Conclusion to The Child Whisperer

the child whisperer in education

This post is part of a series on The Child Whisperer and using it in the classroom. To see more, head here.

I’ve now written about all four Child Whisperer types and how to use them in the classroom. I’ve said this before but I’ll say it again, it truly can be incredibly helpful to learn more about your student’s personality types when you are spending so much time in a room together. It can ease frustrations and give you more clarity in some of their behaviors and actions. Whether you use enneagram, Myers-Briggs, The Child Whisperer, or another personality type test, it can give you a better idea of each of your students. 

Personally, I think The Child Whisperer is one of the easier personality types to use in the classroom setting, because it’s geared toward children, and there are only four types. It focuses on the energy of the child and how they utilize said energy. 

If you haven’t yet, check out all four types of The Child Whisperer on our blog and let us know if it’s helpful for you to use in your classroom! 

Type Four: The Child Whisperer

the child whisperer in education

This post is part of a series on The Child Whisperer and using it in the classroom. To see more, head here.

Alright, it’s time to talk about Type Four of the child whisperer! For The Child Whisperer types, it’s important to remember that this is not just personality typing, it’s channeling in on a child’s energy and how they use their energy. Most everyone has all four types in them, but one or two shine through the most in the majority of situations. 

Type four is typically known as “The Serious Child” A type four’s primary connection to the world is through intellect and logic. 

Words that describe type four: critical thinkers, straightforward, logical, efficient, and thorough.

Tips for teaching a type four: 

These students thrive on consistency. They love and need a schedule and can be thrown off when the schedule is changed, especially last minute. 

Type fours are big picture thinkers, giving them the ability to look at the finer details to create a better all-over big picture.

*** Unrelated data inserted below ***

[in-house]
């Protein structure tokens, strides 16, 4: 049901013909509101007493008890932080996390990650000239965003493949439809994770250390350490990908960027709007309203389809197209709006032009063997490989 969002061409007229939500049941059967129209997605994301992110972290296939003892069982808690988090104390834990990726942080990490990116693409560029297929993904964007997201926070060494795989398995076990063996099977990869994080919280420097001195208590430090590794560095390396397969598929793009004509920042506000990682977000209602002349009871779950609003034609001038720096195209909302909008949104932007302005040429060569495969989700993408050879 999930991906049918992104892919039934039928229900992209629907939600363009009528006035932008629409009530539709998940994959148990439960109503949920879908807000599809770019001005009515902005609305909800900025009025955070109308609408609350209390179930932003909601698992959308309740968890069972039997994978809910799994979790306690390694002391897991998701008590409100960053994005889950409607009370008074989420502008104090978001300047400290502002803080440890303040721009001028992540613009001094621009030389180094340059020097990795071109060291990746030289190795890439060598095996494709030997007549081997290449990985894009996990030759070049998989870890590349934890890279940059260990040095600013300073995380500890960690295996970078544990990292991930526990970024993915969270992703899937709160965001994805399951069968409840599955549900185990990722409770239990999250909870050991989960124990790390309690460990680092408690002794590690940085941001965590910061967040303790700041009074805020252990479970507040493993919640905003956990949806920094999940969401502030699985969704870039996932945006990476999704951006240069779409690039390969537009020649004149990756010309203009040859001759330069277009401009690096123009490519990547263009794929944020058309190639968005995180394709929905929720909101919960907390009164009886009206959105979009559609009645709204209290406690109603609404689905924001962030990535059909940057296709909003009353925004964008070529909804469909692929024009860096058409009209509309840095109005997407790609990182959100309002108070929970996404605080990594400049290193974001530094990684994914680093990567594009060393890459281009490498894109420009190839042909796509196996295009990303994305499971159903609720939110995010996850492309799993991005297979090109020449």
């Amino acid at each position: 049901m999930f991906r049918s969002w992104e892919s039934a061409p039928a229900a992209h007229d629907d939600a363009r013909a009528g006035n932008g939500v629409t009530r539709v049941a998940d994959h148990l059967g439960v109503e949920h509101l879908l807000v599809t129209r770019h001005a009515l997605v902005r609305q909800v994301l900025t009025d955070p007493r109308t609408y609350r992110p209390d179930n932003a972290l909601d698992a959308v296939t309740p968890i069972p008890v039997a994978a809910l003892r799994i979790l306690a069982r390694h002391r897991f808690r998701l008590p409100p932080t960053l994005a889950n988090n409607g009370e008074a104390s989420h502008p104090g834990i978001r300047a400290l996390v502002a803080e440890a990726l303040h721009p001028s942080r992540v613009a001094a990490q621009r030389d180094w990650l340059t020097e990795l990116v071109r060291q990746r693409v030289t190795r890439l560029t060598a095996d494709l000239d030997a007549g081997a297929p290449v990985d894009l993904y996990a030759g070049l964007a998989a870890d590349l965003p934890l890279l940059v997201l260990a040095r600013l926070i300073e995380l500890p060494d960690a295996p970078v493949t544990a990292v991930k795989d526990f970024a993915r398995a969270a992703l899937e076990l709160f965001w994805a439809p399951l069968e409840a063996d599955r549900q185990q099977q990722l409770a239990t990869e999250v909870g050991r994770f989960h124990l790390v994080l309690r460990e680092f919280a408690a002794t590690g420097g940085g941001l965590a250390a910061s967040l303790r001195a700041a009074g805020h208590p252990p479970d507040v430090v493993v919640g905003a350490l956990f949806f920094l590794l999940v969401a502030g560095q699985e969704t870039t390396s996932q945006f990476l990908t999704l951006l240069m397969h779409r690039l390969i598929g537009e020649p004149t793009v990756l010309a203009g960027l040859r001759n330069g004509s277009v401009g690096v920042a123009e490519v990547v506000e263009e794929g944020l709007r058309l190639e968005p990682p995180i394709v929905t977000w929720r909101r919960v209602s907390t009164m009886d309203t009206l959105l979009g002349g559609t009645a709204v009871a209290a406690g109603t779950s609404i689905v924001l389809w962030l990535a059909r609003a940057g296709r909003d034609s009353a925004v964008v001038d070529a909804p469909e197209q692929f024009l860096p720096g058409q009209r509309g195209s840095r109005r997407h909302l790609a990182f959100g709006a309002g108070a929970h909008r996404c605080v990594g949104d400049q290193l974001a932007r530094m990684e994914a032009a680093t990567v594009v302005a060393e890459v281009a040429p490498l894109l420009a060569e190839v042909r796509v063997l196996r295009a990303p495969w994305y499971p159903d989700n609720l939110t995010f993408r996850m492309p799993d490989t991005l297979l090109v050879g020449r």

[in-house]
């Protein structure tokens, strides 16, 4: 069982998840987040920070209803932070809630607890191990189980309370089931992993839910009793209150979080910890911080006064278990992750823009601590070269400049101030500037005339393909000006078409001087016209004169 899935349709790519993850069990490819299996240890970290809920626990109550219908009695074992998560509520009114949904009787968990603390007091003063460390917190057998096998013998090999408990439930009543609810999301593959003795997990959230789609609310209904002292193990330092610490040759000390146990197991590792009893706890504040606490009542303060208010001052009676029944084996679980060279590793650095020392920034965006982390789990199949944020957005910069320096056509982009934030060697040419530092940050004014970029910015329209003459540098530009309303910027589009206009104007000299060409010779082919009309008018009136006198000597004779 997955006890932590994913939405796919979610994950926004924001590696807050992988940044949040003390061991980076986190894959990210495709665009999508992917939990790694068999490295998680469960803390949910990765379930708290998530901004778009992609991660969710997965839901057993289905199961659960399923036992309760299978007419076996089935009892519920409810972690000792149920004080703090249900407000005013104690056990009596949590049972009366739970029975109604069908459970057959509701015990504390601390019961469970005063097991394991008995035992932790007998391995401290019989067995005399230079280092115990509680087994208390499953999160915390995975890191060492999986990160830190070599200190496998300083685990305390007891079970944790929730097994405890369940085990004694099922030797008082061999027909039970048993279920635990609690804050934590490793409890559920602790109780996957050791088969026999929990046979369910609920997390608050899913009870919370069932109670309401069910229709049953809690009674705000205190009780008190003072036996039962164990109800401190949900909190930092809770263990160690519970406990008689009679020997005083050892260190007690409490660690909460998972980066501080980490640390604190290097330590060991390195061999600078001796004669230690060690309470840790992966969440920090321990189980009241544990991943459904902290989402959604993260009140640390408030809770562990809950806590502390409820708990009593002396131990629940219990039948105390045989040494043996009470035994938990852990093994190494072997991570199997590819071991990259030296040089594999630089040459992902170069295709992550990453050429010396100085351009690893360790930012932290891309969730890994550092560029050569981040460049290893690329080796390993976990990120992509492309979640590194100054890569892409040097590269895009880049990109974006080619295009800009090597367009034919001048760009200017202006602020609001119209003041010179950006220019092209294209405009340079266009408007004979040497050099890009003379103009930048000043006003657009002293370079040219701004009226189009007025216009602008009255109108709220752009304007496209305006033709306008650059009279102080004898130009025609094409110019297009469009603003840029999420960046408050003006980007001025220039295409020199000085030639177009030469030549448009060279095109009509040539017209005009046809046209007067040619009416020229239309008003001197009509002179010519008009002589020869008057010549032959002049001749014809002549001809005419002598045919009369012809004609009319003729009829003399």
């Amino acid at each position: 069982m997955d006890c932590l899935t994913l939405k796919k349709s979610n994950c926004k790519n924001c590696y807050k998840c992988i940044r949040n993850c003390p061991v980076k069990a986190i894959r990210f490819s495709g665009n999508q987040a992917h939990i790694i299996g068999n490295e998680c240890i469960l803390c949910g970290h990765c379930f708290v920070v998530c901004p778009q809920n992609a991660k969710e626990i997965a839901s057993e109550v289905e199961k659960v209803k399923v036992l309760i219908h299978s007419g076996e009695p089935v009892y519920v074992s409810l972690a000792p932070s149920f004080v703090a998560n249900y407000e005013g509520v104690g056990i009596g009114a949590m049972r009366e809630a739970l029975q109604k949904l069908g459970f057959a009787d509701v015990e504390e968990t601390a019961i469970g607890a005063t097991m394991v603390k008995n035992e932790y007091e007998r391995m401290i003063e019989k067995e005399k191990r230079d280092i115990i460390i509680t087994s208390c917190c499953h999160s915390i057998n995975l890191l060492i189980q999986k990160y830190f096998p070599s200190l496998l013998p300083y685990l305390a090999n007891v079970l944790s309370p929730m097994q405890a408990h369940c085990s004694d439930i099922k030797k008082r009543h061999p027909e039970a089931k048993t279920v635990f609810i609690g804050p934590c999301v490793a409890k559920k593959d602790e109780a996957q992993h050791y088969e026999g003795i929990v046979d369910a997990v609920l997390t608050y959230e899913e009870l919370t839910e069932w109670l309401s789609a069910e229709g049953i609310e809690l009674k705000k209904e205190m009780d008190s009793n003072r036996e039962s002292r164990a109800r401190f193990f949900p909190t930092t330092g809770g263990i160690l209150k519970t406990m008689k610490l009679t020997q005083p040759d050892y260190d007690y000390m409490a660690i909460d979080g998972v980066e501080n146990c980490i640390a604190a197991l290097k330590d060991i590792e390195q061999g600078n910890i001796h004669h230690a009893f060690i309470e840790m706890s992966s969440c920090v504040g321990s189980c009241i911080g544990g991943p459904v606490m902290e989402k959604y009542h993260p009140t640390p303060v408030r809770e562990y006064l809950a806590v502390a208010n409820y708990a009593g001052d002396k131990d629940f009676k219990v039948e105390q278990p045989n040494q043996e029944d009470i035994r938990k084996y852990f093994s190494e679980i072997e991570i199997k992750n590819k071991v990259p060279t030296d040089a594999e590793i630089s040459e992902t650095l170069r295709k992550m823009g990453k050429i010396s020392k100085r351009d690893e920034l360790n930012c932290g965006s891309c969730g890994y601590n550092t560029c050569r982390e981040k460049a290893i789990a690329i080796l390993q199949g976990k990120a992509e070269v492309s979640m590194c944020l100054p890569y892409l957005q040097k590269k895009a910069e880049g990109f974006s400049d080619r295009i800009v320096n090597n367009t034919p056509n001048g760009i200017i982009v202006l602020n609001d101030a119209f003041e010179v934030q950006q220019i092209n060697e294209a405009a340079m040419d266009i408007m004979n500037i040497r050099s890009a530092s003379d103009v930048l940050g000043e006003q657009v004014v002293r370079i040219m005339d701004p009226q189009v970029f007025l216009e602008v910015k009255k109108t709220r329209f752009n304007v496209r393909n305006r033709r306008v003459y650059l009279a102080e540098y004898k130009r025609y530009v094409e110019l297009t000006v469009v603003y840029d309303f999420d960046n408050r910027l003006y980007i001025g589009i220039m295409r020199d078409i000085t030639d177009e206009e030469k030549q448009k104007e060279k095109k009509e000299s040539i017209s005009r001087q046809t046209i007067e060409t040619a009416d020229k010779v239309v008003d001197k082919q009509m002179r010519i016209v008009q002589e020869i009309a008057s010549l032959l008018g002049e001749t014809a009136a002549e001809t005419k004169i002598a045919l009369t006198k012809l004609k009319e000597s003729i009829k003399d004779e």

Oftentimes these are the kids you are constantly urging to “just have fun” throughout the day and through certain games or activities, but they cannot see it this way. Their mind is on work and getting work done. 

They can feel vulnerable when they do not have all of the answers. 

Type fours want to know what to expect, how to expect it, and when to expect it. Giving them a heads up of how many minutes they have to read a paragraph of text or how many times they need to write out their spelling words can be a very powerful tool for them to find success in their work.

Do you have a type four child in your classroom? What have you learned through teaching this type of student? 

The Child Whisperer: Type One

I am excited to dive into The Child Whisperer types and give you tools to utilize them in your classroom. The best part is that this book and personality typing were made for kids. So let’s dive into type one! 

For The Child Whisperer types, it’s important to remember that this is not just personality typing, it’s channeling in on a child’s energy and how they use their energy. Most everyone has all four types in them, but one or two shine through the most in the majority of situations. 

Type one is typically known as “The Fun-Loving Child”. A type one child’s primary connection to the world is to be social and their primary need is to have fun and happy adult interactions. They want to play, move, and go all of the time. 

Words that describe a type one: social, smiley, friendly, flighty, busy, messy, active, outgoing, talkative, mischievous, funny. 

Tips for teaching a type one: 

They love learning through games. 

If you feel disconnected from them, take away the seriousness of school and let them relax and play for a time. 

Ones need time for talking. They are extremely social and can handle school better if they are given the support of meeting their needs as well.